"Edward Gorey was, artistically speaking, a thin man who cast a fat shadow," notes John Updike in his foreword to this immensely appealing collection of photographs and commentary on the home of the popular creator of humorous stories and pen-and-ink artwork. Following Gorey's death in 2000, Kevin McDermott, a graphic designer and performer who appeared in his musicals, was given permission to photograph "Elephant House" where the artist lived for the last 21 years of his life. This beautifully designed volume contains a mix of black-and-white and color photographs that take us through this house, room by room. Also featured are 14 never-before-published elephant etchings and drawings.

For creative souls who are often very private, home is at once a sanctuary, a playground, a museum, and a workshop. It holds insights into the true nature of the person. Edward Gorey's Cape Cod home is all of that and more. Why did the artist call his residence "Elephant House?" McDermott answers: "Perhaps it was inspired by the size of the house, or the exterior wooden shingles, which for many years were gray and crackled like elephant skin. Yet it seems a more whimsical explanation is the most likely. When Edward first toured the interior of the house he discovered, in an upstairs bathroom, an antique white porcelain toilet shaped very much like an elephant. In typical Edward fashion, he had the bathroom removed but saved the toilet, later incorporating it into the design of an end table." In the kitchen, a piece of driftwood in the shape of an elephant's head was placed above the entrance door.

In an interview given in 1992 in the New Yorker, Gorey said: "The house really does need an awful lot of work, and if I got a large sum of money I would have it all fixed up — though I'm not sure I would have much of the inside fixed up more than it is. I rather like decay. I'm a little reluctant to take out a mortgage. Being free-lance, you never know." This artist was an inveterate collector, and his home housed many wonderful gatherings of cherished objects: old wooden potato mashers, blue glass bottles, Day of the Dead figures interspersed with old teapots, frogs lined up against a wall, a kitchen counter collection of rocks, painted eggs, salt and pepper shakers, stuffed animals. In the back room on the first floor of the house, which he called "the Ball Room," he kept a collection of small glass, stone, wood, and composition balls. Gorey loved books, and his library consisted of an estimated 25,000 volumes. He loved mysteries, Japanese literature and the works of Carl Jung.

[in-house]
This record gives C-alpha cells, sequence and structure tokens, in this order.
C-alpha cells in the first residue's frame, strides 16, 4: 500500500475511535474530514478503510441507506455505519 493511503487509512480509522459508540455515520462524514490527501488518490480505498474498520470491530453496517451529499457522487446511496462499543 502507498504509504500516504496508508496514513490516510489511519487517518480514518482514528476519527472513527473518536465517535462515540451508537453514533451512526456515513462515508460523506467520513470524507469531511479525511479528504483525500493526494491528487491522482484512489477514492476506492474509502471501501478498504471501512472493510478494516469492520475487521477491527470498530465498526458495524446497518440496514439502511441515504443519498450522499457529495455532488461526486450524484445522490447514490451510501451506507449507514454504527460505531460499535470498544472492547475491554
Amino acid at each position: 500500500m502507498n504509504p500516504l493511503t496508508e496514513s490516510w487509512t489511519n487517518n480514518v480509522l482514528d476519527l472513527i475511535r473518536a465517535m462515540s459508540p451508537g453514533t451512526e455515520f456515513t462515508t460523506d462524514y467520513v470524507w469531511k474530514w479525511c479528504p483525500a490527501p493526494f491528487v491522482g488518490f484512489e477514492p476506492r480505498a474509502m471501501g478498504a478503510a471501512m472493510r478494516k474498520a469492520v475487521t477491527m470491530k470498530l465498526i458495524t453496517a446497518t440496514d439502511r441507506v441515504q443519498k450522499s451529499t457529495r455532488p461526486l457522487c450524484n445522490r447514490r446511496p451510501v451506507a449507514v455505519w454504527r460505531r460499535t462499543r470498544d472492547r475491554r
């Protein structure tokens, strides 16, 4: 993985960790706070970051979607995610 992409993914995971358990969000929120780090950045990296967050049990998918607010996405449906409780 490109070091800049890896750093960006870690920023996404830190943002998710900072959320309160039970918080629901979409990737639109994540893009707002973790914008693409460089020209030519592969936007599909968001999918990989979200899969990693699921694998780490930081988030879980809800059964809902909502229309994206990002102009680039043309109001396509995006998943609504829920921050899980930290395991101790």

Paging through this volume, one realizes that each room of this creative soul's house contains a mythic universe. Things meant a lot to Gorey, and after reveling in the way he treated them, we are compelled to cherish the objects in our own homes. Near the end of the book, there is a snippet from an interview in which Gorey is asked, "What or who is the greatest love of your life?" His response: "Cats." "If you were to die and come back as a person or thing, what do you think it would be?" His response: "A stone." The final question: "What is your favorite journey?" His response: "Looking out the window."